Finishing drives has been a problem for the Irish all season. Entering the weekend, they had gotten inside the red zone only 16 times in five games. Add in another two trips Saturday, and Notre Dame is averaging three trips inside the 20-yard line each week, hardly regular scoring opportunities.

If considering a quality drive one that reaches either the end zone or has a first-and-10 inside the opponent’s 40 — when it is more likely a team will score than not — the Irish turn such drives into an average of only 2.44 points, again before this week.

Oddly enough, they converted them better against Stanford, scoring 14 points on three such drives, the outlier being a turnover on downs at the Cardinal five-yard line in the first quarter. But those were the only drives Notre Dame threatened on, of 11 possessions.

Stanford controlled 63.6 percent of the game, when measuring by quality possessions. It may have outgained the Irish by only 84 yards and reached the red zone just once, but it still dictated most of the game.

That turnover on downs at the Cardinal five-yard line initially looked like a touchdown drive, Notre Dame tying the game at seven before the end of the first quarter. Not that it was yet clear how much of a defensive struggle the whole night would be, but even then, the lost opportunity stood out.

Mayer caught a touchdown on the drive, before an ineligible man downfield penalty on sophomore Mitchell Evans waved off the score. The flag was assigned to Evans, but the mistake came from junior running back Chris Tyree’s positioning. Lined up as a receiver along the sideline, Tyree was on the line of scrimmage, making Evans — in a traditional tight end alignment, attached to the offensive line — unwittingly ineligible.

Instead of a touchdown, the Irish then faced a 2nd-and-18 from the 21. A third-down scramble from Pyne put them into a fourth-and-two, at which point a Jayden Thomas end-around went nowhere, but the costly moment came from Tyree’s alignment.

First Quarter
10:05 — Stanford touchdown. Casey Filkins 2-yard rush. Joshua Karty PAT good. Stanford 7, Notre Dame 0. (8 plays, 66 yards, 3:28)

Second Quarter
0:00 — Stanford field goal. Karty 45 yards. Stanford 10, Notre Dame 0. (6 plays, 18 yards, 0:42)

Third Quarter
8:44 — Stanford field goal. Karty 43 yards. Stanford 13, Notre Dame 0. (9 plays, 48 yards, 3:00)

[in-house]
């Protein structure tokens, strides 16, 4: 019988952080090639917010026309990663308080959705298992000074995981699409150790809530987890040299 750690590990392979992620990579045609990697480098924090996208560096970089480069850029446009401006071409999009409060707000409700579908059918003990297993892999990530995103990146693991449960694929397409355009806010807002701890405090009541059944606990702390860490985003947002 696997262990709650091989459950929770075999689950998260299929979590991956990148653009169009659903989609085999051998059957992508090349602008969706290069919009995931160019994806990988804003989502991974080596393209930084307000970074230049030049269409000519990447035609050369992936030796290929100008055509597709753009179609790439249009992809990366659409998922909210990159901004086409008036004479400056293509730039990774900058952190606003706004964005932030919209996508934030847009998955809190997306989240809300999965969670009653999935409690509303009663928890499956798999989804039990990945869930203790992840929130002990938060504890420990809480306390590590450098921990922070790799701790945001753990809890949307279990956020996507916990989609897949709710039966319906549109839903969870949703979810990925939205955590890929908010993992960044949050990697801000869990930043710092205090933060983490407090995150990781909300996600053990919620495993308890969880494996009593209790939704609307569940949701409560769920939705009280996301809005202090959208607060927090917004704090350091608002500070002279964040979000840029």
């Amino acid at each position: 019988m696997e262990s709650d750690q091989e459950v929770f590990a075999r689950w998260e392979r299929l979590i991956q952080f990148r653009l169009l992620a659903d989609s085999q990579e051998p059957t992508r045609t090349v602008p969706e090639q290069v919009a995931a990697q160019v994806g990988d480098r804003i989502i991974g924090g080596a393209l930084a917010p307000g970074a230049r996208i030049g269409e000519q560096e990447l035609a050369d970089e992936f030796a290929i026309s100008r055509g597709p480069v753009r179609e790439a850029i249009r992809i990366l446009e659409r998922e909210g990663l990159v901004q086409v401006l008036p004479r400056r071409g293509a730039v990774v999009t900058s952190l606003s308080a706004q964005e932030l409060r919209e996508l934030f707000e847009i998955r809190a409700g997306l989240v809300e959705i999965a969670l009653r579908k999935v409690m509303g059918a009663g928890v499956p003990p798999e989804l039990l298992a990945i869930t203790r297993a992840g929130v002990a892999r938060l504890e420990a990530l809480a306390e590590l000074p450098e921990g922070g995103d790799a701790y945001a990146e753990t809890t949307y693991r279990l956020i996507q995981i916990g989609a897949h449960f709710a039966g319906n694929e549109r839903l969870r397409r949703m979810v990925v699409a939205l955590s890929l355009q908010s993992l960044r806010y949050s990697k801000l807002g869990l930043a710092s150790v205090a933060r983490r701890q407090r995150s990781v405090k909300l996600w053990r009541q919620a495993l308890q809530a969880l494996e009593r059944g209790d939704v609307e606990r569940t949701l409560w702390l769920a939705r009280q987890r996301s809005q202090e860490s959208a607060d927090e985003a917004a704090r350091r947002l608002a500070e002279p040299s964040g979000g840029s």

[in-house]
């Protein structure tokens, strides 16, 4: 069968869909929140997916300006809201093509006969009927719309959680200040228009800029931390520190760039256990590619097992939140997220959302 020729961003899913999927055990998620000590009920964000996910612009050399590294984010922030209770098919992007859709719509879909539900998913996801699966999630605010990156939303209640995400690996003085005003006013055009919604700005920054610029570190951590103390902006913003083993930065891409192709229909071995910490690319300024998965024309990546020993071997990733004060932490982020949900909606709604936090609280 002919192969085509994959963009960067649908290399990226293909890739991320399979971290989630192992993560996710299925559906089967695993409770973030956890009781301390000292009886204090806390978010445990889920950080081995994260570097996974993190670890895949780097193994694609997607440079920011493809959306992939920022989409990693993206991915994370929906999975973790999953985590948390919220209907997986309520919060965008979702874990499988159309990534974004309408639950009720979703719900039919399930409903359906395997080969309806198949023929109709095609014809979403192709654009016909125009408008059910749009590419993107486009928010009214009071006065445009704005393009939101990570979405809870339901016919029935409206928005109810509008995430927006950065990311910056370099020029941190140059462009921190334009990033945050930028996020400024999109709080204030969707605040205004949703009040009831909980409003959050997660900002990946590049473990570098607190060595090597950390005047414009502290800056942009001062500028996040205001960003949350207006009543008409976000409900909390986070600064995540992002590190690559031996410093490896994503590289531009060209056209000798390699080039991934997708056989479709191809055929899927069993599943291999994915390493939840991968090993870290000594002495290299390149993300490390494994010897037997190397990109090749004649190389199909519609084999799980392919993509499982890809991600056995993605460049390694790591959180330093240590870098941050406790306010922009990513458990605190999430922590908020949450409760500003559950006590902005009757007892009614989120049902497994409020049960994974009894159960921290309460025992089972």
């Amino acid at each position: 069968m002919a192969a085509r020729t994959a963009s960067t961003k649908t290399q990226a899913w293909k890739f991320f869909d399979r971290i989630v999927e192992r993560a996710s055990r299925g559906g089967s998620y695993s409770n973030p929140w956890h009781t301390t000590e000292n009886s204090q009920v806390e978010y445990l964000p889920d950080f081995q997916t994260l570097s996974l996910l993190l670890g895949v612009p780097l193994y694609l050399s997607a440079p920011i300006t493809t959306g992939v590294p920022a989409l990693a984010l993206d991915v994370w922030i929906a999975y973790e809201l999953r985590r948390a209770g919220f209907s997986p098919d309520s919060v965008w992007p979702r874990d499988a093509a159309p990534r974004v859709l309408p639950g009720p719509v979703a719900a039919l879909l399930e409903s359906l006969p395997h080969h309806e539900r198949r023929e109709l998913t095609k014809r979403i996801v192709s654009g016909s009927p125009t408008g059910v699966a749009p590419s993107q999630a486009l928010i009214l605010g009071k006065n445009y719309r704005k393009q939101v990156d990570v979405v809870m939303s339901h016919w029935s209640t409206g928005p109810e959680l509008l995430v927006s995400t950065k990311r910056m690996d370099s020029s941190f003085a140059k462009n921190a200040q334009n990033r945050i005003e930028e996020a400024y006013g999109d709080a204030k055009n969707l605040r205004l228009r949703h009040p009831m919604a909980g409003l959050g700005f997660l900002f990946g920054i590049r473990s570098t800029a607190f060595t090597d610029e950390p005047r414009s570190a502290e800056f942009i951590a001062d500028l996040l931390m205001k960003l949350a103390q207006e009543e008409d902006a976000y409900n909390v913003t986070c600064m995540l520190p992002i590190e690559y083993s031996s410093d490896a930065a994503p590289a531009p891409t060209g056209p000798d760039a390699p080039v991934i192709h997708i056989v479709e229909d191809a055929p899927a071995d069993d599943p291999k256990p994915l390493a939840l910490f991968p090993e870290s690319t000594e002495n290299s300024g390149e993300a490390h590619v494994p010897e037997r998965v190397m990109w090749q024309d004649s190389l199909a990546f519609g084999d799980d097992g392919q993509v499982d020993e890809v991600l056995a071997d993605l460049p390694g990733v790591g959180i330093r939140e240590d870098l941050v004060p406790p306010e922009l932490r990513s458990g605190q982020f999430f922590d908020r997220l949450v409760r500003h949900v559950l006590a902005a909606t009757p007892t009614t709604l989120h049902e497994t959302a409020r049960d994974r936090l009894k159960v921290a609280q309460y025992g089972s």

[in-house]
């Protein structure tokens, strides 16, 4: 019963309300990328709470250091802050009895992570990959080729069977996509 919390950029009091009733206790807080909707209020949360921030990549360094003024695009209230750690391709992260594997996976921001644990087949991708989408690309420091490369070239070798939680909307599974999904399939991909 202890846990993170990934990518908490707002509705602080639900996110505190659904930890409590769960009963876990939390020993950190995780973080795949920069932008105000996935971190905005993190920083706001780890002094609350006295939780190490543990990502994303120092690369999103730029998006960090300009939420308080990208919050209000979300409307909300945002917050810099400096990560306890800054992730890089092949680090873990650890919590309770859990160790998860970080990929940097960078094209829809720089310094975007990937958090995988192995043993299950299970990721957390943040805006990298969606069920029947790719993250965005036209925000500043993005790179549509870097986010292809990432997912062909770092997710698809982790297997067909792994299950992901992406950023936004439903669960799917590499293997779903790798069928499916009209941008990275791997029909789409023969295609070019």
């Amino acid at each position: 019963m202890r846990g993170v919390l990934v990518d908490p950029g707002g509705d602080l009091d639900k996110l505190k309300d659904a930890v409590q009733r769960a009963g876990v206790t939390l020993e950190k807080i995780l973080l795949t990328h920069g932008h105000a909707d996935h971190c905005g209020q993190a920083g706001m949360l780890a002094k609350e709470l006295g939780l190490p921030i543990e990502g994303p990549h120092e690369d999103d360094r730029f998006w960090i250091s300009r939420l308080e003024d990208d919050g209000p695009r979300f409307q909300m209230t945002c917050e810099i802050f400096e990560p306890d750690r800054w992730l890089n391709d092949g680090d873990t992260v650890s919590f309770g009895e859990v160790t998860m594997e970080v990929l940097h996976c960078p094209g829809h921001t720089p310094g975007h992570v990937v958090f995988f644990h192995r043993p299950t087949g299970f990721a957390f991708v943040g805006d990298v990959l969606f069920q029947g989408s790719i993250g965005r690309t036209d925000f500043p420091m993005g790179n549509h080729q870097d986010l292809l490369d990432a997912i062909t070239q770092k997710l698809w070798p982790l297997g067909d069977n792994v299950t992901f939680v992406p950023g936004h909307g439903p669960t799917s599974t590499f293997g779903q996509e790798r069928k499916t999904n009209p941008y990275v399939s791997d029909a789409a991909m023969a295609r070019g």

6:22 — Notre Dame touchdown. Audric Estimé 10-yard rush. Blake Grupe PAT good. Stanford 13, Notre Dame 7. (6 plays, 75 yards, 2:22)

Fourth Quarter
14:53 — Notre Dame touchdown. Tobias Merriweather 41-yard pass from Drew Pyne. Grupe PAT good. Notre Dame 14, Stanford 13. (6 plays, 60 yards, 2:42)
10:20 — Stanford field goal. Karty 43 yards. Stanford 16, Notre Dame 14. (10 plays, 51 yards, 4:33)

Georgia OL prospect the first commit for new Notre Dame OL coach Joe Rudolph


New Notre Dame offensive line coach Joe Rudolph pulled in his first recruit by continuing to chase a prospect he initially wanted at his last job. Three-star offensive lineman Anthonie Knapp (Roswell High School; Ga.) committed to the Irish on Wednesday afternoon, picking Notre Dame over Rudolph’s former employer, Virginia Tech, as well as Georgia Tech and North Carolina.

In total, more than half the ACC offered Knapp a scholarship. The Irish offer came only this past weekend with Knapp in South Bend catching up with Rudolph, who was the first Power Five coach to offer a scholarship to Knapp back at Virginia Tech.

“The hospitality and the heritage it kept made the school stand out,” Knapp said to Inside ND Sports in a text message.

At 6-foot-5 and less than 270 pounds, Knapp will need to put on weight at the next level, though that can be said of most high school juniors. He played left tackle last season, but unless the weight piles on quickly and consistently, Knapp will most likely play guard at the next level.

His footwork already looks more fundamentally sound than most high schoolers display, all the more impressive because Knapp could simply rely on overpowering his opponents as most offensive line prospects understandably tend to do. Knapp is content to use his length and footwork to let a pass rusher charge upfield, well past the quarterback.

Strength and mass will come with age and entering a collegiate conditioning program, and Knapp needs both of those, but length is uncoachable and footwork fundamentals hold up early careers as often as lack of strength does.

He is the second offensive lineman in the class, joining four-star offensive guard Peter Jones, also a preps tackle that is expected to move inside in college.

Leftovers & Links: Notre Dame’s biggest offensive progressions this spring will be smallest to spot from afar

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When Marcus Freeman was first hired as Notre Dame’s head coach in December of 2021, it was widely expected he would retain three-fifths of his offensive coaching staff. Instead, promotions elsewhere awaited two of those coaches, leaving only Tommy Rees as a constant.